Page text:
New York City Trivia
New York Metro Area has 21 million residents and 3.3 million people of African descent.
New York City hero area has world’s second largest combined Metro Subway and Commuter Rail systems in terms of mileage and passengers.
It would take 48 new 8-lane highways to replace transit commuting into Manhattan, not counting trips within Manhattan.
New York City has America’s busiest intercity train station and two of its busiest airports.
New York City is the #1 destination for international travelers to America.
Harlem is the most popular stop for European and Japanese tourists in New York.
Manhattan has 2 million residents in only 125 square miles. It swells to a workday population of 4 million. As a result, New York City is the “world’s largest, densest and busiest city” in these categories:
• Largest live theatre district
• Largest concentration of office and residential skyscrapers
• Most award-winning architecture
• Largest and densest collection of retail stores
• Largest and densest collection of performing arts centers and art galleries
• Largest and densest collection of restaurants
• Most award winning newspaper, magazine and book publishers
Lower Manhattan, also called “Downtown”, is the largest financial center in the world. Including Wall Street, it contains headquarters for more than 70 companies on the Fortune 500.
Persons born in New York Metro Area or made their mark here:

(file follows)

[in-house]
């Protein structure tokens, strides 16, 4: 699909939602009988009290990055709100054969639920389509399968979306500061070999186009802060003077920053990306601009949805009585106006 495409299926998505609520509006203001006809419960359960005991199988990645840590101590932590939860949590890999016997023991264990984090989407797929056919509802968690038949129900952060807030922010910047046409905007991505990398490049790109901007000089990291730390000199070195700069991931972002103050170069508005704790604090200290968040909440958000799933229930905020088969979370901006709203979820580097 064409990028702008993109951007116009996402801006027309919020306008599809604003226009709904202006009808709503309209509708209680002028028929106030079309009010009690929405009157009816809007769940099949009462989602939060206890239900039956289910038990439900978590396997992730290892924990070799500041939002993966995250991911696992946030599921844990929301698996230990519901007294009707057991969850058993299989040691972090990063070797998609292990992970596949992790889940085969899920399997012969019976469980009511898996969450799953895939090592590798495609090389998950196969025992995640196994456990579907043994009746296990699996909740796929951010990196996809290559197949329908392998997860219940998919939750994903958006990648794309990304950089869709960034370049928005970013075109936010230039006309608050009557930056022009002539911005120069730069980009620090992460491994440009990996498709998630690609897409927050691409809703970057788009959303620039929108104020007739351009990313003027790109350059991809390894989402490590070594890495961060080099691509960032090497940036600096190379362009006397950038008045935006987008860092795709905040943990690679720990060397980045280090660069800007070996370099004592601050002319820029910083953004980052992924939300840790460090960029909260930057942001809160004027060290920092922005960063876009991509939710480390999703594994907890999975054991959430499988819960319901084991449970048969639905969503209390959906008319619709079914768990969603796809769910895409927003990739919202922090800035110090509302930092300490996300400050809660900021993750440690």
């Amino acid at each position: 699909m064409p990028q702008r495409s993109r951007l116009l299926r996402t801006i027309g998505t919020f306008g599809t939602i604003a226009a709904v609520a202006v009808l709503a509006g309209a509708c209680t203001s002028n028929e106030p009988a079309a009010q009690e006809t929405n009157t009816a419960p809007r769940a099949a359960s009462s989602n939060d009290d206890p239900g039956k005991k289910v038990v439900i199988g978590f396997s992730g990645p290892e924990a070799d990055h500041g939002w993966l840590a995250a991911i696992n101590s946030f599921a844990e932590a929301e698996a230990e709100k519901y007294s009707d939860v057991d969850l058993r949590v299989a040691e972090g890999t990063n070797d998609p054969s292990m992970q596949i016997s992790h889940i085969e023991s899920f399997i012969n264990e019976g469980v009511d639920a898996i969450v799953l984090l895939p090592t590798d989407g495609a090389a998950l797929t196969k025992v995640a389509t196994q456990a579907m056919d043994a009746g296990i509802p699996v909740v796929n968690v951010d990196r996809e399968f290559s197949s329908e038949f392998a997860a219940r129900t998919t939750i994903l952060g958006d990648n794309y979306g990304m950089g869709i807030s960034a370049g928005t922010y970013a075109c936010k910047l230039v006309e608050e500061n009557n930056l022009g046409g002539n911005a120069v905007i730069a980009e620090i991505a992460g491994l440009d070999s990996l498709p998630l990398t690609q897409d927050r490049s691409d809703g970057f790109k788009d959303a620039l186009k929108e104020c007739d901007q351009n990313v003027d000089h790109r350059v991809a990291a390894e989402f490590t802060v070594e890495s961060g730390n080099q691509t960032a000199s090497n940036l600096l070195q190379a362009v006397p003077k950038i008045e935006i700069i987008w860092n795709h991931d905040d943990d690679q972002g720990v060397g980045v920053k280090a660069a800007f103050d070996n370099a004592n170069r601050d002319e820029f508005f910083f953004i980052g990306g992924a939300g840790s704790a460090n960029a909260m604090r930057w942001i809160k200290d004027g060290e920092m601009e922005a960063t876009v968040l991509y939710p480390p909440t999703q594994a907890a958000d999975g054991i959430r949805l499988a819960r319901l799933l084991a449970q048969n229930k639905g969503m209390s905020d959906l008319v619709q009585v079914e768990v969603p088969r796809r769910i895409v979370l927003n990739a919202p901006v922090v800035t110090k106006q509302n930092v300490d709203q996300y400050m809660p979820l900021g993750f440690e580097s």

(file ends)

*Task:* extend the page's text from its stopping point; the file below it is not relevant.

Malcolm X – Black intellectual and human rights leader
A. Philip Randolph – organizer of the 1963 March on Washington
W.E.B. Du Bois – Black intellectual
Marcus Garvey – Black nationalist and activist
Adam Clayton Powell, Jr – minister, U.S. Representative and Civil Rights activist
Duke Ellington – composer and bandleader
David Dinkins – 1st black mayor of New York
Sidney Poitier – Broadway and Hollywood actor and movie director
Ruby Dee and Ossie Davis – Broadway and Hollywood actors
Sylvia Porter – Harlem restauranteur
Rev. Al Sharpton – political activist and presidential candidate
Rev. Calvin Butts – minister and community activist
Rev. Wyatt T. Walker – minister and Civil Rights activist
Billy Strayhorn – composer and jazz musician
Billie Holiday – first lady of jazz
Alicia Keyes – vocalist and pianist
Arturo Schomburg – librarian of Black History
Luther Vandross – R&B singer
Charles Rangel – U.S. Representative
James Van Der Zee – photographer
James Weldon Johnson – composer of the Negro National Anthem
Percy Sutton – radio magnate
Millie Jackson – singer
Walt Frazier – basketball player
Susan Taylor – magazine editor
Earl Graves – Black Enterprise magazine founder
Arthur Mitchell – dance troupe founder
Alvin Ailey – dance troupe founder
Althea Gibson – the first black tennis champion in the world
Frank Silvera – founder of the writer’s workshop
Augusta Savage – sculptor
Romare Beardon – visual artist
Amiri Baraka – writer and social critic
Paul Robeson – human rights activist, athlete, vocalist, lawyer, Broadway & Hollywood actor, spoke 7 languages
Kenneth Gibson – 1st black mayor of Newark
Whitney Houston – vocalist
Sarah Vaughn – vocalist
Savion Glover – Tap dance king and Broadway performer
Queen Latifah – actor, Hip-Hop performer and entrepreneur
Isley Brothers – vocalists active from 1950s-2010s
Count Basie – jazz band leader